In March, the Dallas Morning News wrote about how Rick Perry was running a new kind of campaign.
Rick Perry’s campaign has a radical approach that eschews traditional voter turnout efforts in favor of extensive use of social media networks to win Tuesday’s GOP primary.
Haven’t seen a Perry yard sign? There aren’t any, and Perry has no local office to house them. Dreading yet another phone call from a political candidate? Don’t worry; Perry has no phone banks. And you probably won’t see supporters with T-shirts knocking at the door.
But you may get a Facebook message from a friend in your social circle. You’re more likely to find Perry campaign appeals on Twitter, even craigslist, than to see his mug on a highway billboard.
As of this minute, 60,848 people like the Bill White for Texas Facebook page. In comparison, the Govenror Rick Perry Facebook page has just 36,341 people who like it. All that, and you can get a bumper sticker and a yard sign from Team Bill, too. Well, it is a different kind of campaign and all.
Everybody understands the dynamics of this race. White will keep reaching out to independents and Republicans because he needs them to win, while Perry will continue to pander to the wingnuts because he thinks that’s all he needs; besides, they’re the only people he knows how to talk to. Perry can be all about flash and sizzle, while White will keep on doing the hard work to win people over.
A smattering of Republicans across the state is with White, including some well-known friends of vanquished Perry rival Kay Bailey Hutchison.
Dallas businesswoman Lucy Billingsley, a statewide leader in Hutchison’s campaign for governor, calls White a “strong fiscal conservative.”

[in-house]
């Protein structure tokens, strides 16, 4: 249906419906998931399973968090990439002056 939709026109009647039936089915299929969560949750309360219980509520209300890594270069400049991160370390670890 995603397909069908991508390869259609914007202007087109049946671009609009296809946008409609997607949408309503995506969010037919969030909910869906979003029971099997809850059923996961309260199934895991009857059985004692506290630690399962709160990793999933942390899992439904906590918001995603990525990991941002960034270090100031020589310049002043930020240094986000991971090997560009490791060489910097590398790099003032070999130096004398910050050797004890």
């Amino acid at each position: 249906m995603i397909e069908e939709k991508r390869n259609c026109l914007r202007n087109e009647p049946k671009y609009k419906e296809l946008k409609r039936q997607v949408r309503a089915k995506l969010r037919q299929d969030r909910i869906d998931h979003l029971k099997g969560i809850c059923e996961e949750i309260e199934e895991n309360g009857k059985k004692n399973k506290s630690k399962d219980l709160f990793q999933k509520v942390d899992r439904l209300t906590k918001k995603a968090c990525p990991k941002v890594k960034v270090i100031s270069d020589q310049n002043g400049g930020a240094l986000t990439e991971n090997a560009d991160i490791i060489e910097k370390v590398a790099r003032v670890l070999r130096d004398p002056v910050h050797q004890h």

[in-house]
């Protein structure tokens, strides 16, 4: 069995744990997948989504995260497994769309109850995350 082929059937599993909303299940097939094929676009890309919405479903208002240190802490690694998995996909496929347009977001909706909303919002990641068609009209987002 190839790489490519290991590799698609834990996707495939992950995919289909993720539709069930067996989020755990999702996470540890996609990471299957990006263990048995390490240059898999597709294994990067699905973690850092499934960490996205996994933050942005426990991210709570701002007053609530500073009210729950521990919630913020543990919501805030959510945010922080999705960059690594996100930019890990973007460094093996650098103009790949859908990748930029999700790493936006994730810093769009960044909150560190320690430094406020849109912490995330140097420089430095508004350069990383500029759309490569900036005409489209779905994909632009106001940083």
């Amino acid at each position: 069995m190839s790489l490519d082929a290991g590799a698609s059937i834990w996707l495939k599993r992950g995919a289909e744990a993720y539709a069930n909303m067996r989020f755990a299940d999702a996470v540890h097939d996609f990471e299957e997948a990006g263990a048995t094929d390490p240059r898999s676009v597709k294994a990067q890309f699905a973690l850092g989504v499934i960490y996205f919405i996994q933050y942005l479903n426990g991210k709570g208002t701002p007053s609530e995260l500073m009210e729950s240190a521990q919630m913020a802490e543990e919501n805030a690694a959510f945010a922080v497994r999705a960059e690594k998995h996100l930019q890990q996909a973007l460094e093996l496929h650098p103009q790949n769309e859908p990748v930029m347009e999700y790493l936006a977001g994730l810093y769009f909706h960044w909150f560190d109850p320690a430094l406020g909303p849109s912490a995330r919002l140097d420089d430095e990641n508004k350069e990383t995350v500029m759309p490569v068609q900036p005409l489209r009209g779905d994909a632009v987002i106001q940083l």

“He’s smart, and the job he did as Houston mayor was fantastic,” she said.
Mark Smith, the former chairman of Hutchison’s youth coalition in Dallas, said he plans to vote for every Republican on the November ballot, except for Perry.
Smith says he likes White’s emphasis on improving education. He has criticized the governor about the state’s dropout rate and recent curriculum changes approved by the State Board of Education.
“White has Texas in his heart,” Smith said. “He puts people before politics.”
Wouldn’t that be nice to have in Austin for a change? White got a more high profile endorsement on Friday.
The longtime Republican mayor of Grand Prairie, Charles England, this afternoon endorsed Democrat Bill White for governor.
“We need to change Austin. For too long, the state has been divided into red teams and blue teams,” England said.
He appeared with White, the former mayor of Houston, at a campaign event in Grand Prairie.
“He’s a moderate politician, and that’s what this state needs,” England said.
Slow and steady, that’s what it takes. I found Perry’s reaction to this endorsement to be curious.
Perry spokesman Mark Miner dismissed the endorsement, saying it would not “hide the fact that Bill White is a liberal trial lawyer.” Miner also said Perry would unveil endorsements in the coming months that reflect “wide support” throughout Texas.
“We’re confident that we’ll have support from many people who support the governor’s policies,” Miner said.
Is it just me, or does this sound like the sort of thing that an underdog challenger would say? In the primary, Perry was making fun of KBH for her relative paucity of endorsements, and now he’s saying “just you wait and see”? Bravado and swagger is what I expect from Rick Perry, not pluck and spunkiness. I’m probably making something out of nothing here, but this statement struck a dissonant chord.